To Reviews Main Page  

DUBROOM.org

ALBUM REVIEW

PROMOTING (DUB) REGGAE AND CONSCIOUSNESS ONLINE SINCE 1997

- DUBROOM MAIN - ALBUM REVIEWS - BOOK REVIEWS - MP3 REVIEWS - SOFTWARE REVIEWS  - WEBSITE REVIEWS -

To Reviews Main Page

SUPPORT US

Support the Dubroom

MORE STUFF

Most  Recent Episode of Radio Dubroom
RADIO DUBROOM

Most Recent Net Label Release
NET LABEL

I-fficial Blog Of messian Dread
MESSIAN DREAD

Iriginal Reggae Midi Files
MIDI ARCHIVES

BROWSE REVIEWED ALBUMS BY ARTIST

A-E

F-J

K-O

P-T

U-Z

More!

Previous Review

Next Review

BURNING SPEAR - SOCIAL LIVING
Winston "Burning Spear" Rodney's classic works of the late 1970's, early 1980's reached success with a world wide audience that could definitely feel the Spear Burning.

Both his studio works and -remarkable for Reggae- his live performances had captured the attention of millions who would otherwise not have checked Reggae Music.

Burning Spear had one big advancement over many other Reggae Artists: he was actually able to tour all over the world to perform for local audiences. And these audiences were not really aware of the latest running on Jamaica, that had a recording culture rather than a concert culture so to speak.

But that was not the only reason for the spear's success.

Part of this had to do with his albums released by Chris Blackwell's Island Records, that had then already gained a tremendous success with their transformation of Bob Marley's music for a European (and in lesser degree: American) Rock audience. 

But they left the Spear alone in that respect: his militant and charismatic works simply wouldn't allow such a treatment. Besides, Island wouldn't have released Spear's music if it were not commercially attractive for them, right?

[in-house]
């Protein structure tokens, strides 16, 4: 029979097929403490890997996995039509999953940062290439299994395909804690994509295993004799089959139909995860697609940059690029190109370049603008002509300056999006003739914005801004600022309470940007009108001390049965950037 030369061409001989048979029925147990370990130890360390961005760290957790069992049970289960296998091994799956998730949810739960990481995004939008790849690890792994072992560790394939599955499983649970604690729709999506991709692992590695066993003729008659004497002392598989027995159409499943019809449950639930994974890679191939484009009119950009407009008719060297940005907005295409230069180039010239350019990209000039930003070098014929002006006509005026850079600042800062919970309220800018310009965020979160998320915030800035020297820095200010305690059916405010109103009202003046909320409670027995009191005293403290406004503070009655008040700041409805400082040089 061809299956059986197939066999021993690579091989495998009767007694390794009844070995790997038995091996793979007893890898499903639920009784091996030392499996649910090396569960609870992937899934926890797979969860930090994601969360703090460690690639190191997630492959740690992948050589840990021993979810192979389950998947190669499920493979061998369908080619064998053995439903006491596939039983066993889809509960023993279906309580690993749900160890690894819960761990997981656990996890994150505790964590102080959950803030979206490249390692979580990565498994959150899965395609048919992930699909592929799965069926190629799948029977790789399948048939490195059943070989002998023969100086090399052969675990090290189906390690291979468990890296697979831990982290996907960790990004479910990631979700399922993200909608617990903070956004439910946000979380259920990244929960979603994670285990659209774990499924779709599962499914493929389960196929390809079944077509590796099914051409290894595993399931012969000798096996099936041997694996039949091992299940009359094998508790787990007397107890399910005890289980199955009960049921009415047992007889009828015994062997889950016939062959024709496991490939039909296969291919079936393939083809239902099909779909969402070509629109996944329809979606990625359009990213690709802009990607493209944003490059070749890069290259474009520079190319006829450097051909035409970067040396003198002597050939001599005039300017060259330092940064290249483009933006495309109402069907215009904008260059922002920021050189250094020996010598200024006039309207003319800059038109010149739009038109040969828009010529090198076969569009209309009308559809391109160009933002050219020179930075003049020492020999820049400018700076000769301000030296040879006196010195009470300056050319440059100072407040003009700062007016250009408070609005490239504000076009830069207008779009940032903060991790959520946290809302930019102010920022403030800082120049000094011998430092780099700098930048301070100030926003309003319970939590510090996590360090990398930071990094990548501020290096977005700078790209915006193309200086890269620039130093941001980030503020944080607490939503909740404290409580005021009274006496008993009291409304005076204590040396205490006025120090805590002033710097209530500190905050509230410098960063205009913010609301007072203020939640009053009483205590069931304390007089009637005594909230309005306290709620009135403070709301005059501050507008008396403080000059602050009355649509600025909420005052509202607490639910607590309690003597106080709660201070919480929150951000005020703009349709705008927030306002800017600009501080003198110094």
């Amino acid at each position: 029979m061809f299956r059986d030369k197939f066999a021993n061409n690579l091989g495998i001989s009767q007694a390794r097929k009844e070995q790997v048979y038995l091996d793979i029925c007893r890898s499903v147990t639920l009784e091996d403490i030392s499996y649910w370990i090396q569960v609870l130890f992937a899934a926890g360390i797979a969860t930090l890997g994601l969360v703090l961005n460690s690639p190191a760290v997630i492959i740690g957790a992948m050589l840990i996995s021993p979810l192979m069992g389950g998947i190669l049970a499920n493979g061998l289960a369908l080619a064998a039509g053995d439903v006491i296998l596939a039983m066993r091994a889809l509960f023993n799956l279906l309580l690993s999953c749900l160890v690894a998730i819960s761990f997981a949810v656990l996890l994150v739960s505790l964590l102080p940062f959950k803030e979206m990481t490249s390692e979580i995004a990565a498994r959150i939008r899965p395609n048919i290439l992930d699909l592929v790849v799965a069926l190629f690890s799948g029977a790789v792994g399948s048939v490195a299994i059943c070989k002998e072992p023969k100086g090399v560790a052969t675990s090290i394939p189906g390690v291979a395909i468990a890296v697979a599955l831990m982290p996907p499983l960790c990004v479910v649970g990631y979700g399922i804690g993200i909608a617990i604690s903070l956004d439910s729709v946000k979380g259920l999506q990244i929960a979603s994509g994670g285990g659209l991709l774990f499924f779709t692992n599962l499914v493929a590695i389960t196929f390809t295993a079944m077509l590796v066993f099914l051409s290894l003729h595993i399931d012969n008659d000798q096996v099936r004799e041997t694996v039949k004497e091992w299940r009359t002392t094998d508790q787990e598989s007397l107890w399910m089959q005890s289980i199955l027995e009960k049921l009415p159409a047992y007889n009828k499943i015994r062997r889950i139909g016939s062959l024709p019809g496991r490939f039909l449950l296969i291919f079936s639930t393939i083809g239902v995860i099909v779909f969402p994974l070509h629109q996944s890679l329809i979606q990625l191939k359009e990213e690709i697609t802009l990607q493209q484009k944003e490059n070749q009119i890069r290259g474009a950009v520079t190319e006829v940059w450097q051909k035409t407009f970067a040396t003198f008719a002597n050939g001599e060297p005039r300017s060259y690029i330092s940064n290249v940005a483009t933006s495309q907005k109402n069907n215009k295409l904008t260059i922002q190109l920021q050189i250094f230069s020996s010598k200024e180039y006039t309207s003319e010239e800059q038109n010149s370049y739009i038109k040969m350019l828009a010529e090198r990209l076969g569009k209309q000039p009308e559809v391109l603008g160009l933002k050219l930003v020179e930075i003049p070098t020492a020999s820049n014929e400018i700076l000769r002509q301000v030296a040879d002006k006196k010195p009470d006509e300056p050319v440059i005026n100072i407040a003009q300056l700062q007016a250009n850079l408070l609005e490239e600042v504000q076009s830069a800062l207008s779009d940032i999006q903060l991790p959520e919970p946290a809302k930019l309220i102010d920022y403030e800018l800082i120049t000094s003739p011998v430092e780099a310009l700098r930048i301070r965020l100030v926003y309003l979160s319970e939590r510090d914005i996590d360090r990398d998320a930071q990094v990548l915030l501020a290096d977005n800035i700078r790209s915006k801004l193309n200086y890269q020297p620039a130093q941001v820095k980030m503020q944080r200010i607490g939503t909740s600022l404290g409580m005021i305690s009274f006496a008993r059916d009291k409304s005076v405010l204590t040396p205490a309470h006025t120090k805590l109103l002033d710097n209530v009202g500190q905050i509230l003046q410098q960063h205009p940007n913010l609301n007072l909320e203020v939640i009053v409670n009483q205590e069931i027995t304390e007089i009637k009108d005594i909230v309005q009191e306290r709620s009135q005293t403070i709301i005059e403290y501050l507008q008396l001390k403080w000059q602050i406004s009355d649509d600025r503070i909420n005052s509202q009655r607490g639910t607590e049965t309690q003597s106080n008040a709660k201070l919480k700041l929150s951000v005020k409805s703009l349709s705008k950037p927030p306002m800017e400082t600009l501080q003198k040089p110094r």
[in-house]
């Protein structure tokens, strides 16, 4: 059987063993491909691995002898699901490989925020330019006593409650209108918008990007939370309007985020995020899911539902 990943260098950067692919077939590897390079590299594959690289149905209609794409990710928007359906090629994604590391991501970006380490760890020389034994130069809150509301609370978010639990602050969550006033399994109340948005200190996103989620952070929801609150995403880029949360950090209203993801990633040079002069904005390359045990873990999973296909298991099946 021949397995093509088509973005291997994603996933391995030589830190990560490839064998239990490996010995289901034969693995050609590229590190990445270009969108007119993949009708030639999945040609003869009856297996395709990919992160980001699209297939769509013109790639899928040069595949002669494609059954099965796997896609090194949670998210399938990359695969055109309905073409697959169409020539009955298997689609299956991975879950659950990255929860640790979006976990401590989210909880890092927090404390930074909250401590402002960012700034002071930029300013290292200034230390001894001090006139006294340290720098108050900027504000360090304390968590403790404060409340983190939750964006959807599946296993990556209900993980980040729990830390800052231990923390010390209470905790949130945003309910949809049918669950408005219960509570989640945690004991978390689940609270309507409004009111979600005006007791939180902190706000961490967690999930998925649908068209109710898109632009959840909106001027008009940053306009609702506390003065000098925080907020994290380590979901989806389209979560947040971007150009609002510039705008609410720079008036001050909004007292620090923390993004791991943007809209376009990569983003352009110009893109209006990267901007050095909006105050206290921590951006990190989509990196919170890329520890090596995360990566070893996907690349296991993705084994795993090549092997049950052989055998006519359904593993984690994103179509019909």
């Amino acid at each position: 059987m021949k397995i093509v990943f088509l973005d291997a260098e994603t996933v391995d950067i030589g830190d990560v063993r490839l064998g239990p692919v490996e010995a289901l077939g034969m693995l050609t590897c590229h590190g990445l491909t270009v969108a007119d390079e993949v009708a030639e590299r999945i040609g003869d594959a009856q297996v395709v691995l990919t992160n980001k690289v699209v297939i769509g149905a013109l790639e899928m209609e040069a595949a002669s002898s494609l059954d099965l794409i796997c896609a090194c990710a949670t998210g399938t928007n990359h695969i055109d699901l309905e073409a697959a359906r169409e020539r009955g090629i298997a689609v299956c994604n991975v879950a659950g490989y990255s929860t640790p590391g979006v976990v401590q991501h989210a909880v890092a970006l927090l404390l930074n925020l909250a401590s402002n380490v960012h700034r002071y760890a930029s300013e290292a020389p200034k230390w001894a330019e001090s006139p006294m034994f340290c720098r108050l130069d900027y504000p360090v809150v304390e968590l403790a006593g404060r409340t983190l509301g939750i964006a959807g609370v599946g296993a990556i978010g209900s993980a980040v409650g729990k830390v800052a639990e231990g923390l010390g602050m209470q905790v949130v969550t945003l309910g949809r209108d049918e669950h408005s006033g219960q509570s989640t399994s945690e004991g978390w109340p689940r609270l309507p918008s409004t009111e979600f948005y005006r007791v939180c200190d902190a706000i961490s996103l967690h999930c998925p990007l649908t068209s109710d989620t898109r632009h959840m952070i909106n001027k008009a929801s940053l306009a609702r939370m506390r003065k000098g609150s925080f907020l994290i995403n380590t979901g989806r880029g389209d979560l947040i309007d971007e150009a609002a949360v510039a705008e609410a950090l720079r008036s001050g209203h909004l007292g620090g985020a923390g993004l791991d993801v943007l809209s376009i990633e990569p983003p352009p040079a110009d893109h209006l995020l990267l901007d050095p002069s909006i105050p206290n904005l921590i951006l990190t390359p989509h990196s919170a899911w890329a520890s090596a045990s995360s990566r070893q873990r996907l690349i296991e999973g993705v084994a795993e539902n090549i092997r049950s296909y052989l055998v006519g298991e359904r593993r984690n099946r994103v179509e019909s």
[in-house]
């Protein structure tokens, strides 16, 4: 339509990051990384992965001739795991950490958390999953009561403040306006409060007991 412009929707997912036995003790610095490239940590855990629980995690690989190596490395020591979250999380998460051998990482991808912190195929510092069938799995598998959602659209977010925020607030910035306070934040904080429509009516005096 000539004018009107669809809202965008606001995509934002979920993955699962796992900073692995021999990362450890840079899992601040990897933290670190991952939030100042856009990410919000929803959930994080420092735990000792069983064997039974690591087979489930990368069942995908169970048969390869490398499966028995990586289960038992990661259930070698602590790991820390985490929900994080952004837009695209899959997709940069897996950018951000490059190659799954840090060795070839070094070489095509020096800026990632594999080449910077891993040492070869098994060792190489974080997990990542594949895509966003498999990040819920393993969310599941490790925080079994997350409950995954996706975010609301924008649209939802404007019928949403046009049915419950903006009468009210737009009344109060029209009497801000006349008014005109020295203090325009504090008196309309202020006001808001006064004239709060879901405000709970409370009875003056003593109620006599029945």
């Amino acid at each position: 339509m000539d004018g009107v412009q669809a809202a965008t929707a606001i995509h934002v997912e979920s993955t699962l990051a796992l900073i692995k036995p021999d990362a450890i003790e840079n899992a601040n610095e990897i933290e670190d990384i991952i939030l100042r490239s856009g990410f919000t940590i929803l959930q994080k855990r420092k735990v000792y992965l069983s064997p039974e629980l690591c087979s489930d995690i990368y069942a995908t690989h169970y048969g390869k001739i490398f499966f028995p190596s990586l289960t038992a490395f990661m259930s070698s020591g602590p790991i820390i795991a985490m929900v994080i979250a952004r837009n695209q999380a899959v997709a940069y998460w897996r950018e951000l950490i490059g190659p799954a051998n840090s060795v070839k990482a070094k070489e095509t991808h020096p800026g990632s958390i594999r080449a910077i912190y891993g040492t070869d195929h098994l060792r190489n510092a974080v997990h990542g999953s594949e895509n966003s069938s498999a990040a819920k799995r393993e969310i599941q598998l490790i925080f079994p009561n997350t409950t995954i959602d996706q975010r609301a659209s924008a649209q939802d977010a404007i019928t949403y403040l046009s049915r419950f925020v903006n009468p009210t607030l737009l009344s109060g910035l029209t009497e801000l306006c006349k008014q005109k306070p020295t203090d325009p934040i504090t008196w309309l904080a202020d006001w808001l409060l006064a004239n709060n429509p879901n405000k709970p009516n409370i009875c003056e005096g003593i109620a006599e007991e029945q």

Right.

And with that, proof is provided with the statement, that you do not have to change Reggae Music in order to be heard by a predominantly non-Reggae listening audience.

The mere hearticality, the mere message and the mere personality of Winston Rodney was enough to make Island Records become interested and release his music as it came.

Social Living is such an album created for Island Records. Raw, raw Reggae Music which obviously comes as it is. With true gems like "Marcus Say Jah No Dead", the album really is a collection of Roots Reggae avant la lettre.

This particular re-release is even better than the original vinyl album. Not only because it has obviously been digitally re-mastered, but also because some tracks come with an extended Dub mix. 

BROWSE REVIEWED ALBUMS BY ARTIST

A-E

F-J

K-O

P-T

U-Z

JAH

Yesus Kristos

CONSCIOUS

Rastafari Come Reason!
Center for Research on Christianity Babylon Observer

MUSICAL

MP3 Reviews Video Reviews
Radio Dubroom Album Reviews
Dubroom Net Label Studio Dubroom

FEATURED

Featured Artist Featured MP3 Artist
Featured Website Featured Album
Featured Video Featured Book